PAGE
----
Why the circular economy is the best strategy for supporting the United Nations Sustainable Development Goals (SDGs) and your business.
If you’re familiar with the United Nations Sustainable Development Goals (SDGs), you’ll know they create a ‘shared blueprint for peace and prosperity for people and the planet, now and into the future.’ They are ‘an urgent call for action by all countries – in a global partnership.’
The 17 goals tackle the critical global issues facing all of us. They aim to end poverty and deprivation, underpinning this with ‘strategies that improve health and education, reduce inequality, and spur economic growth – all while tackling climate change and working to preserve our oceans and forests.’
Sustainable lifestyles on a healthy planet
So how does going circular help the SDGs?
The circular economy aims to shrink our carbon, resource & ecological footprints, by designing better quality, longer-lasting products, ideally also suitable for sharing or renting.
If products and their materials last longer, and we get more use out of them –we reduce production, consumption, and waste.
Another upside is that circular products provide better value and are more affordable, so we improve living standards, too.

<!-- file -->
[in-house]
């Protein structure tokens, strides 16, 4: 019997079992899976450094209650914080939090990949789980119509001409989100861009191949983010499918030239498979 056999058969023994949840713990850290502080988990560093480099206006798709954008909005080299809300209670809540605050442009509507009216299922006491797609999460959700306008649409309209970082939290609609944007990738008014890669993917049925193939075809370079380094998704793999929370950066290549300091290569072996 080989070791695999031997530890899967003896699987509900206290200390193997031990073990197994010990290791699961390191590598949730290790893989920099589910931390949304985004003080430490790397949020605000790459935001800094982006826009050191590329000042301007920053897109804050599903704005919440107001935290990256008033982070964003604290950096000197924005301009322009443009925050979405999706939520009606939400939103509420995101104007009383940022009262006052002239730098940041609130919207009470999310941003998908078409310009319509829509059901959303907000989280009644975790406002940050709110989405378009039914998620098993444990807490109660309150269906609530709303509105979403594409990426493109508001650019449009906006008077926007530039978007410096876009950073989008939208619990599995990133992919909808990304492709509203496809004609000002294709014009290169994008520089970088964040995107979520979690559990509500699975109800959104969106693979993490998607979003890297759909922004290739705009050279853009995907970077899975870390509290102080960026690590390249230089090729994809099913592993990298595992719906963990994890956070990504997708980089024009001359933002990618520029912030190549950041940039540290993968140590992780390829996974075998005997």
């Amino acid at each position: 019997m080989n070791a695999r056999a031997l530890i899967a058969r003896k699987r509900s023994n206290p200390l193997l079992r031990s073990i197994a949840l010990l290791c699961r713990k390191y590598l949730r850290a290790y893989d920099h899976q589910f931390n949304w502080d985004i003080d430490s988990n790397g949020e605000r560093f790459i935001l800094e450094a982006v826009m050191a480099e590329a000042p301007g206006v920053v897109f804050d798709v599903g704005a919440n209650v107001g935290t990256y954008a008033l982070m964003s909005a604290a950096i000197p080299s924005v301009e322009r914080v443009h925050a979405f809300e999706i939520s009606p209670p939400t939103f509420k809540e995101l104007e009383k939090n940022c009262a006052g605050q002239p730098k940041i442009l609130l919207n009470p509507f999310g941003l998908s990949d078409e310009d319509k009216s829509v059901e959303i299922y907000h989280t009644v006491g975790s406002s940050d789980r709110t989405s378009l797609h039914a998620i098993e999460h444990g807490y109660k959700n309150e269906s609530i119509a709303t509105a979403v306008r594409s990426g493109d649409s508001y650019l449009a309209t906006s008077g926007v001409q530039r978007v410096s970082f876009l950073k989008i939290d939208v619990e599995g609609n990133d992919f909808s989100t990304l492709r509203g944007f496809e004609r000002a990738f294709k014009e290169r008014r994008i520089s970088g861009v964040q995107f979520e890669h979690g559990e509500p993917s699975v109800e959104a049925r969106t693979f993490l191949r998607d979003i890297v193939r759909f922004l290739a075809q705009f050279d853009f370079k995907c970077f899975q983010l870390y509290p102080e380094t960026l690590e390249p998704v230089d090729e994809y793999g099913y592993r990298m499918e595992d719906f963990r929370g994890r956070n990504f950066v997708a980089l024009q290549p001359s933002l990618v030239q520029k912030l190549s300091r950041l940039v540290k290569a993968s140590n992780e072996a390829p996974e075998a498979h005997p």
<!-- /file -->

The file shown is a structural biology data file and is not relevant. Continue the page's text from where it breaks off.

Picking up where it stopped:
Crucially, we design waste out of the system, designing products and systems to resell, repair, remake and eventually recycle, to create the next batch of products.
Circular approaches are key to achieving Goal 12, Responsible Production and Consumption, and to make a major contribution to Goal 11, Sustainable Cities and Communities.
Integrating those three circular strategies: extending product life, encouraging sharing and rental, and ‘designing out’ waste, supports the goals for a healthy planet: Climate Action (Goal 13), Life Below Water (14) and Life On Land (15).
Our health depends on safe, sustainable resources
We are understanding how harmful some chemicals, heavy metals and micro-particles can be – damaging human health as well as other living systems.
Using safe, sustainable resources is a key circular economy principle:
- ‘Safe’ means harmless and non-toxic, for both humans and living systems, at every stage of the process: from extraction and farming, through production and use, and after the end of use.
- ‘Sustainable’ means using resources that are regenerated within the product’s lifetime – so if I cut down a tree to make a table, then the table should last for at least the time needed for a tree to regrow.
Those safe, sustainable resources make a positive impact on Goal 3: Good Health and Wellbeing and Goal 6: Clean Water and Sanitation.
Circular jobs and skills
Even better, the circular economy creates new, meaningful jobs too, supporting Decent Work and Economic Growth (Goal 8) and Industry, Innovation and Infrastructure (9).
We need people offering servicing and repairs, refurbishing, and remanufacturing products, and recovering and recycling everything at the end of use. These jobs often need visual and tactile inspection, judging what is needed to create another lifecycle for each object, so these jobs are less suitable for automation.